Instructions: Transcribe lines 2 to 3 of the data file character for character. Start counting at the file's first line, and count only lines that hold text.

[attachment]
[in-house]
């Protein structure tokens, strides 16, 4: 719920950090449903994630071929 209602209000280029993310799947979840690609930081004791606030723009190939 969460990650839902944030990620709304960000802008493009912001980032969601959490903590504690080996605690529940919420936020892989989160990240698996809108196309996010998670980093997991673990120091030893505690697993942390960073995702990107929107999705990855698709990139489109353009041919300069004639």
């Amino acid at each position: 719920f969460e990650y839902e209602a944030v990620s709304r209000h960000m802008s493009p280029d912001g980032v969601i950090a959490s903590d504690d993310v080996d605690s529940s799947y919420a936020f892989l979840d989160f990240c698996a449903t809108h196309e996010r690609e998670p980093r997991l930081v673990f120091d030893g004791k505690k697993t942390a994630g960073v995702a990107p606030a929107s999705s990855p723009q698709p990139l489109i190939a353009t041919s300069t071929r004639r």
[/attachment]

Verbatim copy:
């Protein structure tokens, strides 16, 4: 719920950090449903994630071929 209602209000280029993310799947979840690609930081004791606030723009190939 969460990650839902944030990620709304960000802008493009912001980032969601959490903590504690080996605690529940919420936020892989989160990240698996809108196309996010998670980093997991673990120091030893505690697993942390960073995702990107929107999705990855698709990139489109353009041919300069004639």
């Amino acid at each position: 719920f969460e990650y839902e209602a944030v990620s709304r209000h960000m802008s493009p280029d912001g980032v969601i950090a959490s903590d504690d993310v080996d605690s529940s799947y919420a936020f892989l979840d989160f990240c698996a449903t809108h196309e996010r690609e998670p980093r997991l930081v673990f120091d030893g004791k505690k697993t942390a994630g960073v995702a990107p606030a929107s999705s990855p723009q698709p990139l489109i190939a353009t041919s300069t071929r004639r």